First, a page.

April 14, 2014

Good Sex After 15 Years Together?

I just read an interview of Ashley Madison's founder. It's a website for those who decide to cheat on their spouses but can't find a partner on their own. I had long wondered about the brand name, which seems aimed at women, not men.

Indeed, it is. The UK version of the site has more than 825,000 members, mainly married women aged between 38 and 42.

"Our brand really resonates well with a married woman, 15 plus years into her marriage who doesn't feel that celibacy should slip into the marriage at this time."
- Noel Biderman, quoted by Danielle Demetriou in The Daily Telegraph

Celibacy is no fun, but arranged infidelity requires deceit, lying, breaking a vow, a health risk, a personal safety risk, a pregnancy risk, and the possibility of making one's spouse and children truly miserable and self-doubting.

Surely there are simpler, less soul-crushing ways to avoid a sexless marriage after the 15th anniversary.

I thought I would ask all of you who read this blog to suggest a few in the comments here. Put a dent in Ashley Madison's and divorce lawyers' profits by sharing your experiences or creative ideas. This blog gets a lot of search engine traffic, so whatever you can offer will be read by thousands of hurting people just when they need it most.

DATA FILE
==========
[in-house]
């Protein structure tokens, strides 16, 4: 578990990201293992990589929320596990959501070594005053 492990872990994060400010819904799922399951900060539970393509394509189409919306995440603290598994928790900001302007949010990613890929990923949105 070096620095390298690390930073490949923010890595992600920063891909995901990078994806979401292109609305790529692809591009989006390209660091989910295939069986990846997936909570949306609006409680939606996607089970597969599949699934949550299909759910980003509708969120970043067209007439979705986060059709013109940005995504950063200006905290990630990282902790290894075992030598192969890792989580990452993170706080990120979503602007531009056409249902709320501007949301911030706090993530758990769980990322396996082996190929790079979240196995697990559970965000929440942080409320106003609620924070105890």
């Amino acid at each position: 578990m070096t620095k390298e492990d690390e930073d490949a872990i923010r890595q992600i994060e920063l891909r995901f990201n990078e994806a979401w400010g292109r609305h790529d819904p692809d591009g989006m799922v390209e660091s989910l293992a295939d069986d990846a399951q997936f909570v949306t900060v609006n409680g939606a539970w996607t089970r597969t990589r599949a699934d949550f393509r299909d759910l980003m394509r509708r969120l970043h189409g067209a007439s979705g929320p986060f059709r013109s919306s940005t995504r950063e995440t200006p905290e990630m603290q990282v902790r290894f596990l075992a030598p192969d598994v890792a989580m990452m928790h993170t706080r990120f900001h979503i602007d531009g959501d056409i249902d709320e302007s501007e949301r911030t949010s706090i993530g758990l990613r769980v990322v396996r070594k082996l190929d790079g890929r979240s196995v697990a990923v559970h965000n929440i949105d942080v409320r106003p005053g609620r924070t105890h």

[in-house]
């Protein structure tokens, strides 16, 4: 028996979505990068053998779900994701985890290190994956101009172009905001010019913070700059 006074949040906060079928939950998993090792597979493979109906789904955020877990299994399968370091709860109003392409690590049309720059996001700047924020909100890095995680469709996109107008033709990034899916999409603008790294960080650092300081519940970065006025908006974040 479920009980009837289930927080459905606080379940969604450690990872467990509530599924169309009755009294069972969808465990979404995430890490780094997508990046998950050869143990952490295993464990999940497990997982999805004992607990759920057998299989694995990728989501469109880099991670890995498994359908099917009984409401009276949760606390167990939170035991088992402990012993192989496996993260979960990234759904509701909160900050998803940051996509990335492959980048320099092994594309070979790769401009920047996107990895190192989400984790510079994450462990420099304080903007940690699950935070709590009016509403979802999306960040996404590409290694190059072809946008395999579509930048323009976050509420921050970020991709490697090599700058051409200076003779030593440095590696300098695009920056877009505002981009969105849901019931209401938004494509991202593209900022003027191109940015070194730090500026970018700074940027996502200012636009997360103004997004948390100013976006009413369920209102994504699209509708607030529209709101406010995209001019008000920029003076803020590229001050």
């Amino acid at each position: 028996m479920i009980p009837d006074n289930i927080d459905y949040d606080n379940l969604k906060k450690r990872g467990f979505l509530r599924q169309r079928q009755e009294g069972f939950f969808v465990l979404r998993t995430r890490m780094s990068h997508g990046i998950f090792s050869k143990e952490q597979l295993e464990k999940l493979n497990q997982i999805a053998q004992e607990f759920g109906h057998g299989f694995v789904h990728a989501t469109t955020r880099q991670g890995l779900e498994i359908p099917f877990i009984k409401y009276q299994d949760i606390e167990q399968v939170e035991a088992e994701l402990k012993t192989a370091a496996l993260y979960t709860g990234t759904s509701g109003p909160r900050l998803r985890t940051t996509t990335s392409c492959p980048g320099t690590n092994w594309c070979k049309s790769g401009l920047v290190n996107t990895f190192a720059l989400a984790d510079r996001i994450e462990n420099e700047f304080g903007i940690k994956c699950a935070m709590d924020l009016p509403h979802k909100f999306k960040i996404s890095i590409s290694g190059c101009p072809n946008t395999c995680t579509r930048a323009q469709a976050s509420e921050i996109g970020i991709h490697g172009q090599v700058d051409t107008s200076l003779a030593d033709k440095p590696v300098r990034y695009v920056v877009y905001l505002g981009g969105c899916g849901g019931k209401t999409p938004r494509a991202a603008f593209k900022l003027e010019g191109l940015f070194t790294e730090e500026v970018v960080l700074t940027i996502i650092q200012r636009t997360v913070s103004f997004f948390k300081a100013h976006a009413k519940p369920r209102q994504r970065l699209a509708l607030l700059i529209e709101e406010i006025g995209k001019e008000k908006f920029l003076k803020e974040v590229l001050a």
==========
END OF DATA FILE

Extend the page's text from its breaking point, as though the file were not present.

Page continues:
April 12, 2014

Can We Overdo Loving?

Many loving acts can also be dangerous acts. Give too much help and your spouse may become lazy or begin to feel helpless. Give too much food and your mate may become dangerously overweight. Give too many compliments and your partner may become dependent on external approval, lose self-confidence and stop trying anything new. Give too much together time and your husband or wife may start to feel anxious when left alone. Give too much sex and you might feed an addiction that backfires on you. Forgive too many harsh words and your spouse may become someone no one, not even your spouse, likes.

How much is too much depends on your spouse's feelings about each of these loving acts, not yours. It also depends on how you give them.

Each of us develops our feelings about all of these loving acts before we can even talk. Some feel good, but we could feel loved without them. One or two are essential to feeling loved. Being denied the essential ones is painful, and we can handle a lot more of them without negative effects than someone else could. When deciding how much to give, pay attention to this difference.

If you feel you are in danger of giving too much, change it up instead of cutting it out. For example, if your spouse feels loved with words and fishes too often for compliments on appearance or ideas, switch to gratitude for his or her character strengths or kind actions, or switch to expressions of love and commitment. If it's together time, take some time for yourself and send a text to share a thought, or come home ready to share some of what you did. If it's food, serve smaller portions and make them look really appetizing, or turn some of your meals into events that take time to eat and enjoy. If you've been forgiving harsh words, speak up when you feel attacked and switch to forgiving crumbs on the floor or ill-timed farts.

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Patty Newbold is a widow who got it right the second time...